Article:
July 31: "Tomorrow’s the Day" actually became today. We got to Eureka, 10 miles from the Canadian border, and checked into a motel early enough on Monday that we decided to knock off the first 10 miles that very day.  So we suited up and Dick and Jan drove us to the border and we did our obligatory photos and we took off for a short ride.  Kind of anticlimactic to what were anticipating.  However, in those 10 Miles I managed to commit a federal offense, we met a friendly local and were chased by a deranged Chihuahua.  Just as we were pulling away from the border, an agent came running out of the border patrol building waving his arms wildly.  Since we did not actually ride into Canada and over the border, I took a picture of the whole border area to show where we were starting.  Evidently, since 9/11, it's a federal offense to take a photo of a federal building.  Oops.  So he made me delete it.  Then he let us come into the building where he stamped our journals to prove we were really there, and wished us good luck. 

Down the road 3.8 miles, we were stopped for adjustments and a local guy in a pickup stopped and asked about our trip and gave us his business card in case we needed help down the road. 

The Chihuahua, well, he didn't have a chance.

Aug 1:  33.12 miles to Tuchuck Campground.  The first real day.  It was 44 degrees when we left Eureka this morning. 20 miles of pavement and the rest was gravel, no, small boulders to navigate around.  Fourteen miles was uphill to Whitefish divide.  We were both nervous about the bears, especially grizzlies.  We saw a nice fresh pile of scat (droppings, for you non-wildlife folk) in the middle of the road.  We had our bear spray in easy reach and our bells jingling constantly.  Every stump, rock and bush along the side of the road looked like a bear.  The roadsides were thick with ripe huckleberries, the bruin's favorite food.  The scenery was postcard perfect, with steep walled canyons thick with tall, straight, thin lodge pole pine (I think that's what they were-if not, maybe you forestry folks can correct me).  The dogs ran a good portion of the day tied to the trailers.  The national forest campground was not too crowded, so we were by off by ourselves.  I took a sponge bath in a mountain creek.  Brrrr.  Again, we were nervous about the bears.  We were meticulous about keeping out campsite clean, and we pitched our tent way off in the woods away from the table and cooking area.  When it came time to hang our bear bag (all our food and smelly things to up in a tree), we had a dilemma, as all we had were these lodge pole pine, with few and thin branches.  Our campsite was at the edge of the loop, with a horse loop next to us and no one in it.  So at dark, we put our food in the outhouse over there (it was very clean).  Our food was all packed in special smell proof bags, supposed to be 2000 times more odor proof than zip lock bags, to keep the critters out.  Well, tell that to the mouse who managed to chew through our special bags to get to the dog food!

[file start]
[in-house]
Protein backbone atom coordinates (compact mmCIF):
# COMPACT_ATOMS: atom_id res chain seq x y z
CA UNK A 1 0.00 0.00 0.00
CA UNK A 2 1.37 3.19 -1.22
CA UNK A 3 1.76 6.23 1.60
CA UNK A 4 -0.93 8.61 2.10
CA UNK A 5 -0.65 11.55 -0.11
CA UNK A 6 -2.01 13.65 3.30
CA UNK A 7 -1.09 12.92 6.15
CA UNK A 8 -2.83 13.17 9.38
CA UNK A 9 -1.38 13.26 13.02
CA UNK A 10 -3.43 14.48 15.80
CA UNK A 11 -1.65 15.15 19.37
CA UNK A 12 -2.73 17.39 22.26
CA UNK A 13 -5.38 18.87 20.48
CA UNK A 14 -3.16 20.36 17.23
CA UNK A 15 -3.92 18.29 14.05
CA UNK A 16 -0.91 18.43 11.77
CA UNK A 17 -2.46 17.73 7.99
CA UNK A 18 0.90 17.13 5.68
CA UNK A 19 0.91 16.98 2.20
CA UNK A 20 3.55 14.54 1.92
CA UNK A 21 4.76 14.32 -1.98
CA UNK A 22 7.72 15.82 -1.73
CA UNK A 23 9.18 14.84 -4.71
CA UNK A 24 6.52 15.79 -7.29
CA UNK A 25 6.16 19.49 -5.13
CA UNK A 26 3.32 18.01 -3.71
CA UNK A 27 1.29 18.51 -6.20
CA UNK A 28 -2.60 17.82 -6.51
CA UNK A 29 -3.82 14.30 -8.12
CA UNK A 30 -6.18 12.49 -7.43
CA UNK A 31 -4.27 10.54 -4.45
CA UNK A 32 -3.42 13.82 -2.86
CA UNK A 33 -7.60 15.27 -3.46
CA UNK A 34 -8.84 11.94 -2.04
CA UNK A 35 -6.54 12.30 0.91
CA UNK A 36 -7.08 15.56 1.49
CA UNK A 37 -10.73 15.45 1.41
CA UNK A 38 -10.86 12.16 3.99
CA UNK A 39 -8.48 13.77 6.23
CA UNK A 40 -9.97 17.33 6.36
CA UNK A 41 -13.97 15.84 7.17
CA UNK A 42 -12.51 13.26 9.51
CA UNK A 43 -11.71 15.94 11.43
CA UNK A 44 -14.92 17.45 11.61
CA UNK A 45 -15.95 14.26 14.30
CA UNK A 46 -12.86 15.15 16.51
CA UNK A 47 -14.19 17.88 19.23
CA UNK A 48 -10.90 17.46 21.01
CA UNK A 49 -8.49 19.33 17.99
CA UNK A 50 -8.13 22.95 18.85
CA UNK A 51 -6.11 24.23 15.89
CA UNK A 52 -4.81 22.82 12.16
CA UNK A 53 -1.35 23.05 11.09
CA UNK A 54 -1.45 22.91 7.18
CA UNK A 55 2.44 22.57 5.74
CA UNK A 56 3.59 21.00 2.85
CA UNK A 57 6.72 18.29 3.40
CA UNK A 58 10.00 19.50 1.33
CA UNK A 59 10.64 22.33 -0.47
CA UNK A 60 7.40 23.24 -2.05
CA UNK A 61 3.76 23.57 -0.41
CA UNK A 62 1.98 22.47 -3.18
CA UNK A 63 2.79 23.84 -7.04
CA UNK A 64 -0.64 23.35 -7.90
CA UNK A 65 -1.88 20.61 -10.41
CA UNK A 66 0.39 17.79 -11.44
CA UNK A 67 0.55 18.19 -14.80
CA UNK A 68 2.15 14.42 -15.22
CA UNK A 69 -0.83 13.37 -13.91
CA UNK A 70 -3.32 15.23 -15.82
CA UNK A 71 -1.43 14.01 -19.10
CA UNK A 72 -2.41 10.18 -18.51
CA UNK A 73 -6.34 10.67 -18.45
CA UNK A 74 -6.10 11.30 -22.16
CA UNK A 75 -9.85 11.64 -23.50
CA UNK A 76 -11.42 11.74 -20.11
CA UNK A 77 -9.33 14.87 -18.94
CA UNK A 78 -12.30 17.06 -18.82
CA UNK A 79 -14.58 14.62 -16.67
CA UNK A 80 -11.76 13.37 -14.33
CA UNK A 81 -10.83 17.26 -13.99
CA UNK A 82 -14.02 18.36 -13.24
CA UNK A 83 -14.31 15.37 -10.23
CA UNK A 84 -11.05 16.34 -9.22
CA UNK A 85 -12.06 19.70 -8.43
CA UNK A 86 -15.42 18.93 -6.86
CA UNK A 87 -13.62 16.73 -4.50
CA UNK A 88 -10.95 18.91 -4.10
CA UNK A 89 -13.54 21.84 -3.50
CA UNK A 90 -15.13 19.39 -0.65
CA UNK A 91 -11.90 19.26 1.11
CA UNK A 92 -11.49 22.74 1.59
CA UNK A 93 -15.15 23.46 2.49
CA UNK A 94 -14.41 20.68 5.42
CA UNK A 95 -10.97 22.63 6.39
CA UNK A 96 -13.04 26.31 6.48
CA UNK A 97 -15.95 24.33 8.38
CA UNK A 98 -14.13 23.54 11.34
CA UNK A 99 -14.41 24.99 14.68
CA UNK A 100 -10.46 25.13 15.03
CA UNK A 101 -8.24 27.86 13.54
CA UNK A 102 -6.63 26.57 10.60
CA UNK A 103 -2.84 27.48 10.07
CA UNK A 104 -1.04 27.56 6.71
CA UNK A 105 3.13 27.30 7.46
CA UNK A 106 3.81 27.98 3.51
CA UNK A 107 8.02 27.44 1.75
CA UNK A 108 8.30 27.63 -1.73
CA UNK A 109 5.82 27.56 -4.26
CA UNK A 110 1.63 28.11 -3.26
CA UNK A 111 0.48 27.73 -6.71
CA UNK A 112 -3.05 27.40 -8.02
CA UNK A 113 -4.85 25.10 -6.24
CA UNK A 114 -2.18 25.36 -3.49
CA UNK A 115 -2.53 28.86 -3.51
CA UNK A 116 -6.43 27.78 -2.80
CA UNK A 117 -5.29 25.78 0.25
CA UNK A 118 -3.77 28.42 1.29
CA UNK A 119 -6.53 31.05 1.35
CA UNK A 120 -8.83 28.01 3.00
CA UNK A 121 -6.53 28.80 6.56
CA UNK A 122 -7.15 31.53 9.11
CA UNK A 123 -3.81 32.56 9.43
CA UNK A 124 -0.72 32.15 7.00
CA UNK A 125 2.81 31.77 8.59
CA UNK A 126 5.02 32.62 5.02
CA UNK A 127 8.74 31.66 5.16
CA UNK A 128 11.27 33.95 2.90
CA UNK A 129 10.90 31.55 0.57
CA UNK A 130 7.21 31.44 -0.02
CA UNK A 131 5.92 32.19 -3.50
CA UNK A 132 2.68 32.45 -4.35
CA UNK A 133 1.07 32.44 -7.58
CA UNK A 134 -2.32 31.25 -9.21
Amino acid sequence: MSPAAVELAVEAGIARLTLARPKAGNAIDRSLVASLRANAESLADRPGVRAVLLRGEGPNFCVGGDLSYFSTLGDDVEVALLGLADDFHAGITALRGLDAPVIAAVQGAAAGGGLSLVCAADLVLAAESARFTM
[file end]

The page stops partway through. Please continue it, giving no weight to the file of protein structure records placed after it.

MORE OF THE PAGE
Aug 2:  20 miles to Red Meadow Lake Campground.  We survived our first night in bear country (except for the mouse in the outhouse).  We heard something off in the woods near our tent and the dogs uttered a low growl, but nothing else.  It was probably a deer.  We've seen lots of them.  During breakfast, we heard a low hum that gradually got louder.  It was a humming bird.  About the last thing I'd expect to see in a lodge pole pine forest about 5000 feet.  Maybe he was attracted to Jon's red fleece.  It was very cold again.  I'm wearing all my clothes in the morning.  Maybe I need to have more sent to me.  It was downhill and flat the first half of the day, so the dogs had to ride.  Lander cried all the way.  He didn't understand that the last 10 miles was uphill and they would have to run.   Afton doesn't seem to mind riding.  Stopped at a historic homestead and read about the trials of the family who homesteaded there in the early 1900's.  It wasn't open, so we sat on the porch and had lunch.  We met a hiker going from Glacier to the Pacific Ocean and three gentlemen going north on the Great Divide trail.  They had been working on it for four years, a few weeks a year, and were about done.  The campground was right on the shore of a mountain lake, with steep hills all around and avalanche chutes which the grizzlies like to travel through.  By the time we got to camp and got all of our chores done, it was time for bed.  It cools off quickly at night.  The dogs are supposed to sleep at our feet in the tent, but have decided that it's much nice to snuggle between us on the down bags.

Aug 3:  31 miles to Whitefish.  Today was mostly downhill, so we made good time.  Time to stop at the public library and post this.  Will get a site at a private campground so we can have showers (yea!) and maybe hit a restaurant.  Three days and have seen no grizzlies.  We are convinced that the locals are not near as concerned as us about it, as we have seen numerous people picking huckleberries, biking and hiking with no bells.  They even let their dogs run loose.  We are getting darn sick of the constant jingling of the bells.  Mine is around my neck and I hit it with both knees on every pedal stroke.  I'm about ready to through it at the bears!